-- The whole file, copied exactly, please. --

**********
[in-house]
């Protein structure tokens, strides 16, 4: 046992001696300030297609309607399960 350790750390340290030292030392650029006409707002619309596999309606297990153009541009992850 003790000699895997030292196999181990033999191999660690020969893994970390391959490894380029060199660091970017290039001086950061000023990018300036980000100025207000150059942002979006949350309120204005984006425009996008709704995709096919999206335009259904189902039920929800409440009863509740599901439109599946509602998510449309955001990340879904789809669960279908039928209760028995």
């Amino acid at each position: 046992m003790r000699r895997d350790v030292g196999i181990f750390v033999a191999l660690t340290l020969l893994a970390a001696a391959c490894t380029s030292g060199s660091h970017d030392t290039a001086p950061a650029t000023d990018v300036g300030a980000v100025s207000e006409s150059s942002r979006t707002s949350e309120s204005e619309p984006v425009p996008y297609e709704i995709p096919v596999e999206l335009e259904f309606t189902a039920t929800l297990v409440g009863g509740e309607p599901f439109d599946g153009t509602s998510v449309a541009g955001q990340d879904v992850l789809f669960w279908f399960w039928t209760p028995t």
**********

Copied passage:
[in-house]
């Protein structure tokens, strides 16, 4: 046992001696300030297609309607399960 350790750390340290030292030392650029006409707002619309596999309606297990153009541009992850 003790000699895997030292196999181990033999191999660690020969893994970390391959490894380029060199660091970017290039001086950061000023990018300036980000100025207000150059942002979006949350309120204005984006425009996008709704995709096919999206335009259904189902039920929800409440009863509740599901439109599946509602998510449309955001990340879904789809669960279908039928209760028995």
């Amino acid at each position: 046992m003790r000699r895997d350790v030292g196999i181990f750390v033999a191999l660690t340290l020969l893994a970390a001696a391959c490894t380029s030292g060199s660091h970017d030392t290039a001086p950061a650029t000023d990018v300036g300030a980000v100025s207000e006409s150059s942002r979006t707002s949350e309120s204005e619309p984006v425009p996008y297609e709704i995709p096919v596999e999206l335009e259904f309606t189902a039920t929800l297990v409440g009863g509740e309607p599901f439109d599946g153009t509602s998510v449309a541009g955001q990340d879904v992850l789809f669960w279908f399960w039928t209760p028995t």